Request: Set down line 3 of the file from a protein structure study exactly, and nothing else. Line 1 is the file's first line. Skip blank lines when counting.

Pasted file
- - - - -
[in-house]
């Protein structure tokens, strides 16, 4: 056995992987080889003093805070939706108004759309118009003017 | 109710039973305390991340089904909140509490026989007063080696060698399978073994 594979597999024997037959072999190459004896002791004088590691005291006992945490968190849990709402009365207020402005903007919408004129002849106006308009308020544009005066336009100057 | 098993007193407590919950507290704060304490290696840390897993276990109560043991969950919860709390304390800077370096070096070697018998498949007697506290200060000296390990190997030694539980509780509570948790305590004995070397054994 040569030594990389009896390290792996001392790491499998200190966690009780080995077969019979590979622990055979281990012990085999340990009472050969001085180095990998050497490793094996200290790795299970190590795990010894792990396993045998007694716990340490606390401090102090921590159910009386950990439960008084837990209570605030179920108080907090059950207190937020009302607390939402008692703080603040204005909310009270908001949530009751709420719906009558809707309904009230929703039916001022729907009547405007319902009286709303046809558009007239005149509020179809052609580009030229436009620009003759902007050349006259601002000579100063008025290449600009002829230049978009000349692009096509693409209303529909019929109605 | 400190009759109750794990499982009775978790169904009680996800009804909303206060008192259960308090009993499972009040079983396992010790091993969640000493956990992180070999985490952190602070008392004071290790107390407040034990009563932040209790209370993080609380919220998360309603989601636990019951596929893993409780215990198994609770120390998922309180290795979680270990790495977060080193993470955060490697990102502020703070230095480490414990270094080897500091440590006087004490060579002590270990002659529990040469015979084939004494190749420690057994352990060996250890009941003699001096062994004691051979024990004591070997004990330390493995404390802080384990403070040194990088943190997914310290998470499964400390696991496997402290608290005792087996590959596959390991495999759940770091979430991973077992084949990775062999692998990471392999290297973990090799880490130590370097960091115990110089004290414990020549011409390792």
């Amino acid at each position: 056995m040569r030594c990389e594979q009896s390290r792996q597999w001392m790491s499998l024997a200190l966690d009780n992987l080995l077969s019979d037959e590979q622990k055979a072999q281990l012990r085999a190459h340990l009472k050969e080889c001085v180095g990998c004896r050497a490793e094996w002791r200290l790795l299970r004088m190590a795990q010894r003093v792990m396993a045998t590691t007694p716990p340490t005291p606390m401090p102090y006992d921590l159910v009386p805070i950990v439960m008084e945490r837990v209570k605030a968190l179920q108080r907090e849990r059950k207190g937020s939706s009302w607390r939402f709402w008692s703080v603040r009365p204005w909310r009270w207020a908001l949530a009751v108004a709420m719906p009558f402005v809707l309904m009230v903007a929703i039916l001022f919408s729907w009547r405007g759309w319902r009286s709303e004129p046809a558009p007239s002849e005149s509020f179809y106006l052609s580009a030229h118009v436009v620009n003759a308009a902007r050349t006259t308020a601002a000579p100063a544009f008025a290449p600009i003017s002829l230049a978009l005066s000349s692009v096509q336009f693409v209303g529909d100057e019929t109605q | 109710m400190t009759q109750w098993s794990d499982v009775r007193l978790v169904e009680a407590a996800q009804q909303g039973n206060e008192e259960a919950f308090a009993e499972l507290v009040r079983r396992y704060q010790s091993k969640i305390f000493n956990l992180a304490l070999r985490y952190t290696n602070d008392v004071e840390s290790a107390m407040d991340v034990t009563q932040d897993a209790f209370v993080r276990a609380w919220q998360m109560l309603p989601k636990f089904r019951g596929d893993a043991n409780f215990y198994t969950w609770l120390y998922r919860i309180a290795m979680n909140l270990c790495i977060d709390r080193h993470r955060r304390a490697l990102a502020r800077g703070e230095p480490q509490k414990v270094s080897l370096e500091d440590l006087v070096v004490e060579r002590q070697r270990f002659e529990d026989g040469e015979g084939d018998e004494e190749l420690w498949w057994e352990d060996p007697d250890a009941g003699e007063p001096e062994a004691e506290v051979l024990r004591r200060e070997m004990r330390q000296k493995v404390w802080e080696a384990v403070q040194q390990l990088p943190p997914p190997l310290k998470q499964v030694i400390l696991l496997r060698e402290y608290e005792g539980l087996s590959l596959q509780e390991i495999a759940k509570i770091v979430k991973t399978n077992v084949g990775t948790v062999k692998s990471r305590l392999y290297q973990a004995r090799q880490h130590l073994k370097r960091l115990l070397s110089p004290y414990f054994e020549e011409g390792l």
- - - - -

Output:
């Amino acid at each position: 056995m040569r030594c990389e594979q009896s390290r792996q597999w001392m790491s499998l024997a200190l966690d009780n992987l080995l077969s019979d037959e590979q622990k055979a072999q281990l012990r085999a190459h340990l009472k050969e080889c001085v180095g990998c004896r050497a490793e094996w002791r200290l790795l299970r004088m190590a795990q010894r003093v792990m396993a045998t590691t007694p716990p340490t005291p606390m401090p102090y006992d921590l159910v009386p805070i950990v439960m008084e945490r837990v209570k605030a968190l179920q108080r907090e849990r059950k207190g937020s939706s009302w607390r939402f709402w008692s703080v603040r009365p204005w909310r009270w207020a908001l949530a009751v108004a709420m719906p009558f402005v809707l309904m009230v903007a929703i039916l001022f919408s729907w009547r405007g759309w319902r009286s709303e004129p046809a558009p007239s002849e005149s509020f179809y106006l052609s580009a030229h118009v436009v620009n003759a308009a902007r050349t006259t308020a601002a000579p100063a544009f008025a290449p600009i003017s002829l230049a978009l005066s000349s692009v096509q336009f693409v209303g529909d100057e019929t109605q | 109710m400190t009759q109750w098993s794990d499982v009775r007193l978790v169904e009680a407590a996800q009804q909303g039973n206060e008192e259960a919950f308090a009993e499972l507290v009040r079983r396992y704060q010790s091993k969640i305390f000493n956990l992180a304490l070999r985490y952190t290696n602070d008392v004071e840390s290790a107390m407040d991340v034990t009563q932040d897993a209790f209370v993080r276990a609380w919220q998360m109560l309603p989601k636990f089904r019951g596929d893993a043991n409780f215990y198994t969950w609770l120390y998922r919860i309180a290795m979680n909140l270990c790495i977060d709390r080193h993470r955060r304390a490697l990102a502020r800077g703070e230095p480490q509490k414990v270094s080897l370096e500091d440590l006087v070096v004490e060579r002590q070697r270990f002659e529990d026989g040469e015979g084939d018998e004494e190749l420690w498949w057994e352990d060996p007697d250890a009941g003699e007063p001096e062994a004691e506290v051979l024990r004591r200060e070997m004990r330390q000296k493995v404390w802080e080696a384990v403070q040194q390990l990088p943190p997914p190997l310290k998470q499964v030694i400390l696991l496997r060698e402290y608290e005792g539980l087996s590959l596959q509780e390991i495999a759940k509570i770091v979430k991973t399978n077992v084949g990775t948790v062999k692998s990471r305590l392999y290297q973990a004995r090799q880490h130590l073994k370097r960091l115990l070397s110089p004290y414990f054994e020549e011409g390792l």